The University of Mississippi
Department of Physics and Astronomy

Seminars/Colloquia, Spring 2024

Unless noted otherwise, Tuesday Colloquia are at 4:00 PM, refreshments will be served 15 minutes before each colloquium.
Scheduling for additional seminars will vary.

Date/Place Speaker Title (and link to abstract)
Tue, Jan 23
Lewis 101
Cancelled due to delay in University start
Stay safe!
 
Tue, Jan 30
Lewis 101
Kevin Beach
Department of Physics and Astronomy
University of Mississippi
Layered graphene at the magic angle
Tue, Feb 6
Lewis 101
Joao Luis Ealo Cuello
Universidad del Valle
Fulbright Scholar - NCPA
Engineering structured acoustic fields to manipulate objects in air without touching them
Tue, Feb 13
Lewis 101
 
 
 
 
Mon, Feb 19
Lewis 109
Maciek Wielgus
Research scientist
Max Planck Institute for Radio Astronomy
News from the M87* black hole
Tue, Feb 20
Lewis 101
UM graduate students
Journal club discussion
Tue, Feb 27
Lewis 101
 
 
 
 
Tue, March 5
Lewis 101
Joana Kramer
Postdoctoral Research Associate
Los Alamos National Laboratory
Simulating the polarized emission from relativistic AGN jets across the electromagnetic spectrum
Tue, March 12
Lewis 101
No Colloquium - Spring Break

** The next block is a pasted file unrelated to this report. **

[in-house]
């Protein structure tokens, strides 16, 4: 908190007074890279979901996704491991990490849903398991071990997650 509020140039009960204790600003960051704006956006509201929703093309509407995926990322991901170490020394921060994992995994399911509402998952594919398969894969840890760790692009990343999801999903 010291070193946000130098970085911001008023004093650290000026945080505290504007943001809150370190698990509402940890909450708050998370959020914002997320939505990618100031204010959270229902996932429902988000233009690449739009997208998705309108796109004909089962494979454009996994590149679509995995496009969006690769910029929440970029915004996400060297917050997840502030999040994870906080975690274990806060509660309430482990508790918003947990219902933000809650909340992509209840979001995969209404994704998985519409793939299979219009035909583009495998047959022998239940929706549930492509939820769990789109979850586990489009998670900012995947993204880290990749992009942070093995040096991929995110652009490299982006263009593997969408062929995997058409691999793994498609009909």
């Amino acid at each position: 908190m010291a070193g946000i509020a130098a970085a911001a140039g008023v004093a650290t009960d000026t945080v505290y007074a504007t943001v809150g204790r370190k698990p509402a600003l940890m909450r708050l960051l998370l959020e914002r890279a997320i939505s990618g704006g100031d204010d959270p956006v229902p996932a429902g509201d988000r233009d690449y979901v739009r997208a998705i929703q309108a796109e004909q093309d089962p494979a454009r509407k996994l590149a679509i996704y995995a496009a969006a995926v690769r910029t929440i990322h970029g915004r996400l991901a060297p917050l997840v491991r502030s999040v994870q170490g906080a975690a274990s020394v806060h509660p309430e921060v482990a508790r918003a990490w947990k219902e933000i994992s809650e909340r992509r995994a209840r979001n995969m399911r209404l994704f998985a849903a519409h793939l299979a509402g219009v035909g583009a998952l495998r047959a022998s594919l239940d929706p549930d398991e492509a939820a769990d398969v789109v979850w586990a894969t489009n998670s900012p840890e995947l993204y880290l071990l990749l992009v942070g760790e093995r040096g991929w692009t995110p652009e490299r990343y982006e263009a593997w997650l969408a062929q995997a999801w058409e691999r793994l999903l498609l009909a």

Tue, March 19
Lewis 101
Jeffery Chancellor
Department of Physics and Astronomy
Louisiana State University
 
Mon, March 25
Lewis 101
Anil Panta
Physics Data Scientist - Experimental Nuclear Physics
Thomas Jefferson National Accelerator Facility
My Journey to Data Scientist at Jefferson Lab
Thur, April 4
Lewis 101
Biplab Dey
Institute of Physics and Astronomy
Eotvos Lorand University
 
Tue, April 9
Lewis 101
Xinmai Yang
School of Mechanical Engineering
Kansas University
 
Tue, April 16
Lewis 101
Christopher Macias
Department of Physics
Yale University
 
Tue, April 23
Lewis 101
Theresa Levitt
Department of History
University of Mississippi
 
Tue, April 30
Lewis 101
Jared Yamaoka
Data scientist
Microsoft
 
Tue, May 7
No colloquium - Final Exam Week  

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The physics colloquium organizer is Jake Bennett